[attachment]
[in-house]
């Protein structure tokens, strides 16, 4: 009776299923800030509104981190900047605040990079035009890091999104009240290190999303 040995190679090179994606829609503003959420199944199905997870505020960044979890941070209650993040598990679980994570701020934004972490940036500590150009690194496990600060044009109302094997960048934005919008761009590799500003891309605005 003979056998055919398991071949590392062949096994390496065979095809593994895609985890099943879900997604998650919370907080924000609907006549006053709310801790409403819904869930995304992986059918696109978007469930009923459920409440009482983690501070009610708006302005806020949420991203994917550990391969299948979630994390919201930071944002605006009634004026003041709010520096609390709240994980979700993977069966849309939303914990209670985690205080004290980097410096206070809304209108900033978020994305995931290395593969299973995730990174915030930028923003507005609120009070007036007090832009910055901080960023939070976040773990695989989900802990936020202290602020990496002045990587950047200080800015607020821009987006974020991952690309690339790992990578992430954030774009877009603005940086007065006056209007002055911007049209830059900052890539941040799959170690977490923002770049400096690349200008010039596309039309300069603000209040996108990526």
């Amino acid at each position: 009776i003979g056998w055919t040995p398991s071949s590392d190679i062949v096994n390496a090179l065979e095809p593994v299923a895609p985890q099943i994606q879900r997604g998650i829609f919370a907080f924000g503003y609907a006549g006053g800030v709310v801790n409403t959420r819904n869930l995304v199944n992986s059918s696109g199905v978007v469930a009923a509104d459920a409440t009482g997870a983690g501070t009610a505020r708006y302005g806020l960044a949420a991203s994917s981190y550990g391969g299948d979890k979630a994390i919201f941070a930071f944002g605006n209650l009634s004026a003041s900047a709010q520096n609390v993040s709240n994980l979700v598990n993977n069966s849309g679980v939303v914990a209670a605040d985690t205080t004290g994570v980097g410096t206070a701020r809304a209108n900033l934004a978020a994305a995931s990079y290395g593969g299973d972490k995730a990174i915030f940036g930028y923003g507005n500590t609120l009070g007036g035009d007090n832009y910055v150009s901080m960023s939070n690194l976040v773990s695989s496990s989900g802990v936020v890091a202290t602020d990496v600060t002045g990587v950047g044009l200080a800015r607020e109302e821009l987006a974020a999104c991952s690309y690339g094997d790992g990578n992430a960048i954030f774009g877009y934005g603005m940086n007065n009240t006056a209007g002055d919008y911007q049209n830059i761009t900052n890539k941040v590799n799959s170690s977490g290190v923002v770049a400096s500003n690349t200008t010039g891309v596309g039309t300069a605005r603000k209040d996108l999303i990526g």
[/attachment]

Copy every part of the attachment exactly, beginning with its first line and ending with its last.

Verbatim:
[in-house]
């Protein structure tokens, strides 16, 4: 009776299923800030509104981190900047605040990079035009890091999104009240290190999303 040995190679090179994606829609503003959420199944199905997870505020960044979890941070209650993040598990679980994570701020934004972490940036500590150009690194496990600060044009109302094997960048934005919008761009590799500003891309605005 003979056998055919398991071949590392062949096994390496065979095809593994895609985890099943879900997604998650919370907080924000609907006549006053709310801790409403819904869930995304992986059918696109978007469930009923459920409440009482983690501070009610708006302005806020949420991203994917550990391969299948979630994390919201930071944002605006009634004026003041709010520096609390709240994980979700993977069966849309939303914990209670985690205080004290980097410096206070809304209108900033978020994305995931290395593969299973995730990174915030930028923003507005609120009070007036007090832009910055901080960023939070976040773990695989989900802990936020202290602020990496002045990587950047200080800015607020821009987006974020991952690309690339790992990578992430954030774009877009603005940086007065006056209007002055911007049209830059900052890539941040799959170690977490923002770049400096690349200008010039596309039309300069603000209040996108990526």
């Amino acid at each position: 009776i003979g056998w055919t040995p398991s071949s590392d190679i062949v096994n390496a090179l065979e095809p593994v299923a895609p985890q099943i994606q879900r997604g998650i829609f919370a907080f924000g503003y609907a006549g006053g800030v709310v801790n409403t959420r819904n869930l995304v199944n992986s059918s696109g199905v978007v469930a009923a509104d459920a409440t009482g997870a983690g501070t009610a505020r708006y302005g806020l960044a949420a991203s994917s981190y550990g391969g299948d979890k979630a994390i919201f941070a930071f944002g605006n209650l009634s004026a003041s900047a709010q520096n609390v993040s709240n994980l979700v598990n993977n069966s849309g679980v939303v914990a209670a605040d985690t205080t004290g994570v980097g410096t206070a701020r809304a209108n900033l934004a978020a994305a995931s990079y290395g593969g299973d972490k995730a990174i915030f940036g930028y923003g507005n500590t609120l009070g007036g035009d007090n832009y910055v150009s901080m960023s939070n690194l976040v773990s695989s496990s989900g802990v936020v890091a202290t602020d990496v600060t002045g990587v950047g044009l200080a800015r607020e109302e821009l987006a974020a999104c991952s690309y690339g094997d790992g990578n992430a960048i954030f774009g877009y934005g603005m940086n007065n009240t006056a209007g002055d919008y911007q049209n830059i761009t900052n890539k941040v590799n799959s170690s977490g290190v923002v770049a400096s500003n690349t200008t010039g891309v596309g039309t300069a605005r603000k209040d996108l999303i990526g």